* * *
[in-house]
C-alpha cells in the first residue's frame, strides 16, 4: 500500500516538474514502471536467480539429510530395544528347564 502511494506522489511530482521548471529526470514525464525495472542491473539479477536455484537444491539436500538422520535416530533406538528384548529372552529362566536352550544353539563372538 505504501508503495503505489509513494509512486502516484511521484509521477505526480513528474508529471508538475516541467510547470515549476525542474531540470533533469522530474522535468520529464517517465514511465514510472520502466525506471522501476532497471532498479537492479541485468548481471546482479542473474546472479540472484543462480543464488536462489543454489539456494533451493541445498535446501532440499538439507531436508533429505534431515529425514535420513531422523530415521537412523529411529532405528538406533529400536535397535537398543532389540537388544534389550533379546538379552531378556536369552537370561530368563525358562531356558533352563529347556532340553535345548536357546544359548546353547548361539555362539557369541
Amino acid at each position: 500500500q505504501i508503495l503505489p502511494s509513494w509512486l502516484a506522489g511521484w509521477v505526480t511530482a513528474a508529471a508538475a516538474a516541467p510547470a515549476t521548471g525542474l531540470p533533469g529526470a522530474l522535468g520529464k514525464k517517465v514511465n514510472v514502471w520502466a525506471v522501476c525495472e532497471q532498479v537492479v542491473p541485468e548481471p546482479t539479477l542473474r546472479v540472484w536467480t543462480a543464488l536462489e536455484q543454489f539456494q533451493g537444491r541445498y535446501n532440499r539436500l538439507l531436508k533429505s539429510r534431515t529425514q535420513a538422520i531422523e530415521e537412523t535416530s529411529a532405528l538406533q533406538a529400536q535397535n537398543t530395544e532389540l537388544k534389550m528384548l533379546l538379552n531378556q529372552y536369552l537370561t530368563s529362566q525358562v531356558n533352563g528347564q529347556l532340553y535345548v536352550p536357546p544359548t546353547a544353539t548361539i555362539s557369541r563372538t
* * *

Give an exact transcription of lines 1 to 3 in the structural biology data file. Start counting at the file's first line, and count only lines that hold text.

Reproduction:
[in-house]
C-alpha cells in the first residue's frame, strides 16, 4: 500500500516538474514502471536467480539429510530395544528347564 502511494506522489511530482521548471529526470514525464525495472542491473539479477536455484537444491539436500538422520535416530533406538528384548529372552529362566536352550544353539563372538 505504501508503495503505489509513494509512486502516484511521484509521477505526480513528474508529471508538475516541467510547470515549476525542474531540470533533469522530474522535468520529464517517465514511465514510472520502466525506471522501476532497471532498479537492479541485468548481471546482479542473474546472479540472484543462480543464488536462489543454489539456494533451493541445498535446501532440499538439507531436508533429505534431515529425514535420513531422523530415521537412523529411529532405528538406533529400536535397535537398543532389540537388544534389550533379546538379552531378556536369552537370561530368563525358562531356558533352563529347556532340553535345548536357546544359548546353547548361539555362539557369541
Amino acid at each position: 500500500q505504501i508503495l503505489p502511494s509513494w509512486l502516484a506522489g511521484w509521477v505526480t511530482a513528474a508529471a508538475a516538474a516541467p510547470a515549476t521548471g525542474l531540470p533533469g529526470a522530474l522535468g520529464k514525464k517517465v514511465n514510472v514502471w520502466a525506471v522501476c525495472e532497471q532498479v537492479v542491473p541485468e548481471p546482479t539479477l542473474r546472479v540472484w536467480t543462480a543464488l536462489e536455484q543454489f539456494q533451493g537444491r541445498y535446501n532440499r539436500l538439507l531436508k533429505s539429510r534431515t529425514q535420513a538422520i531422523e530415521e537412523t535416530s529411529a532405528l538406533q533406538a529400536q535397535n537398543t530395544e532389540l537388544k534389550m528384548l533379546l538379552n531378556q529372552y536369552l537370561t530368563s529362566q525358562v531356558n533352563g528347564q529347556l532340553y535345548v536352550p536357546p544359548t546353547a544353539t548361539i555362539s557369541r563372538t